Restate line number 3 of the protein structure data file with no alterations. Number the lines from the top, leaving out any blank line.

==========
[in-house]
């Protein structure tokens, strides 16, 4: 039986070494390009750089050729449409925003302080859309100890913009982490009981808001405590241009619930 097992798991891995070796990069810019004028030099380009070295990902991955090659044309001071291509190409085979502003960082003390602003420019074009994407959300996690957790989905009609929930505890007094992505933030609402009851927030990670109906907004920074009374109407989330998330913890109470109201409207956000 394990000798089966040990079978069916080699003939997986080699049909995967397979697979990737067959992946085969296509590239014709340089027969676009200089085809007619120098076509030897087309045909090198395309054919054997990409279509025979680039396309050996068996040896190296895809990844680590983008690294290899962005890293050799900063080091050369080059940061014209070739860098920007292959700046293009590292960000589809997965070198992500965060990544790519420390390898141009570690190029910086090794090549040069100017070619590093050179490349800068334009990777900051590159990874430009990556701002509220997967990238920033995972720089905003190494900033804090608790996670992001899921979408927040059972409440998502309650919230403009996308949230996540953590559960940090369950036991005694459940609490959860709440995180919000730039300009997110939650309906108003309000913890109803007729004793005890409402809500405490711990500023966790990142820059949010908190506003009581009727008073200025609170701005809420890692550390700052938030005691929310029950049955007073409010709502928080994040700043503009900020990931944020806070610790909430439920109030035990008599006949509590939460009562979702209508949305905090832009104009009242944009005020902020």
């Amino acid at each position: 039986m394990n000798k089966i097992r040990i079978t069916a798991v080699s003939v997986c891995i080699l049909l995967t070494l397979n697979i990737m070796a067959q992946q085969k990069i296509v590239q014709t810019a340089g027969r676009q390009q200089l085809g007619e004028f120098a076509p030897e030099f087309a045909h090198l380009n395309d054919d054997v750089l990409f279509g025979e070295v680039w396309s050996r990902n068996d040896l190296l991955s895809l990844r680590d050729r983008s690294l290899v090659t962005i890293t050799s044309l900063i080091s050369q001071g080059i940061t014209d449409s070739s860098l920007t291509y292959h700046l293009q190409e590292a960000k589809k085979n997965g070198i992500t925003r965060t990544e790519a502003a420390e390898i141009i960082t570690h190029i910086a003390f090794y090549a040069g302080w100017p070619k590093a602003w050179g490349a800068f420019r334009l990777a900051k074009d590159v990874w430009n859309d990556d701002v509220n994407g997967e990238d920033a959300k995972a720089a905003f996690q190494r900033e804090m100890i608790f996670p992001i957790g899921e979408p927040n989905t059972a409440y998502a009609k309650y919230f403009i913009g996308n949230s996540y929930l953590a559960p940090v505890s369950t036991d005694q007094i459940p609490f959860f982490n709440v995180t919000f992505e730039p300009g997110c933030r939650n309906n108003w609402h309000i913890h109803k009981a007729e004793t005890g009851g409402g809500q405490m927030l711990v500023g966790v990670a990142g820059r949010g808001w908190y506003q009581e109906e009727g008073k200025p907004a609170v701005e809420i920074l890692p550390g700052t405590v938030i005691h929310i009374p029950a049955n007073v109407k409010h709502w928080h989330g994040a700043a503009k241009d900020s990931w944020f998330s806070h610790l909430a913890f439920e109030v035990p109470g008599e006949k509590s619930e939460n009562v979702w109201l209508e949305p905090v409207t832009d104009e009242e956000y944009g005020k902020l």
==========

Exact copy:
């Amino acid at each position: 039986m394990n000798k089966i097992r040990i079978t069916a798991v080699s003939v997986c891995i080699l049909l995967t070494l397979n697979i990737m070796a067959q992946q085969k990069i296509v590239q014709t810019a340089g027969r676009q390009q200089l085809g007619e004028f120098a076509p030897e030099f087309a045909h090198l380009n395309d054919d054997v750089l990409f279509g025979e070295v680039w396309s050996r990902n068996d040896l190296l991955s895809l990844r680590d050729r983008s690294l290899v090659t962005i890293t050799s044309l900063i080091s050369q001071g080059i940061t014209d449409s070739s860098l920007t291509y292959h700046l293009q190409e590292a960000k589809k085979n997965g070198i992500t925003r965060t990544e790519a502003a420390e390898i141009i960082t570690h190029i910086a003390f090794y090549a040069g302080w100017p070619k590093a602003w050179g490349a800068f420019r334009l990777a900051k074009d590159v990874w430009n859309d990556d701002v509220n994407g997967e990238d920033a959300k995972a720089a905003f996690q190494r900033e804090m100890i608790f996670p992001i957790g899921e979408p927040n989905t059972a409440y998502a009609k309650y919230f403009i913009g996308n949230s996540y929930l953590a559960p940090v505890s369950t036991d005694q007094i459940p609490f959860f982490n709440v995180t919000f992505e730039p300009g997110c933030r939650n309906n108003w609402h309000i913890h109803k009981a007729e004793t005890g009851g409402g809500q405490m927030l711990v500023g966790v990670a990142g820059r949010g808001w908190y506003q009581e109906e009727g008073k200025p907004a609170v701005e809420i920074l890692p550390g700052t405590v938030i005691h929310i009374p029950a049955n007073v109407k409010h709502w928080h989330g994040a700043a503009k241009d900020s990931w944020f998330s806070h610790l909430a913890f439920e109030v035990p109470g008599e006949k509590s619930e939460n009562v979702w109201l209508e949305p905090v409207t832009d104009e009242e956000y944009g005020k902020l």